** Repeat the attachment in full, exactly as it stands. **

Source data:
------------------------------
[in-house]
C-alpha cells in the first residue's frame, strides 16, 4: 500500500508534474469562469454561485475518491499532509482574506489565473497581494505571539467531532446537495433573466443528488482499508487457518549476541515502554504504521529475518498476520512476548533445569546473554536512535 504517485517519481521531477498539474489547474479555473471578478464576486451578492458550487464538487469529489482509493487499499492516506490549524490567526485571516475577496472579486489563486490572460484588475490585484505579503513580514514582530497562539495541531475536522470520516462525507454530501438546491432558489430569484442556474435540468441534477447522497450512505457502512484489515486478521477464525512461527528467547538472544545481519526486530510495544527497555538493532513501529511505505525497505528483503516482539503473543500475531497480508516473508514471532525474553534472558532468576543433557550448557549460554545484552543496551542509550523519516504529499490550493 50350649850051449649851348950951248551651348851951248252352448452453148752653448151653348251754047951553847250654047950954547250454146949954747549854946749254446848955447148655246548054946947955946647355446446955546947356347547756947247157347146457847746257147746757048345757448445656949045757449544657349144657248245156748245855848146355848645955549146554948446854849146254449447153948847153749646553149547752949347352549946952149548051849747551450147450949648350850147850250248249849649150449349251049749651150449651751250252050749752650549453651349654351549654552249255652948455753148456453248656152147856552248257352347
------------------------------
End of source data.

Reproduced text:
[in-house]
C-alpha cells in the first residue's frame, strides 16, 4: 500500500508534474469562469454561485475518491499532509482574506489565473497581494505571539467531532446537495433573466443528488482499508487457518549476541515502554504504521529475518498476520512476548533445569546473554536512535 504517485517519481521531477498539474489547474479555473471578478464576486451578492458550487464538487469529489482509493487499499492516506490549524490567526485571516475577496472579486489563486490572460484588475490585484505579503513580514514582530497562539495541531475536522470520516462525507454530501438546491432558489430569484442556474435540468441534477447522497450512505457502512484489515486478521477464525512461527528467547538472544545481519526486530510495544527497555538493532513501529511505505525497505528483503516482539503473543500475531497480508516473508514471532525474553534472558532468576543433557550448557549460554545484552543496551542509550523519516504529499490550493 50350649850051449649851348950951248551651348851951248252352448452453148752653448151653348251754047951553847250654047950954547250454146949954747549854946749254446848955447148655246548054946947955946647355446446955546947356347547756947247157347146457847746257147746757048345757448445656949045757449544657349144657248245156748245855848146355848645955549146554948446854849146254449447153948847153749646553149547752949347352549946952149548051849747551450147450949648350850147850250248249849649150449349251049749651150449651751250252050749752650549453651349654351549654552249255652948455753148456453248656152147856552248257352347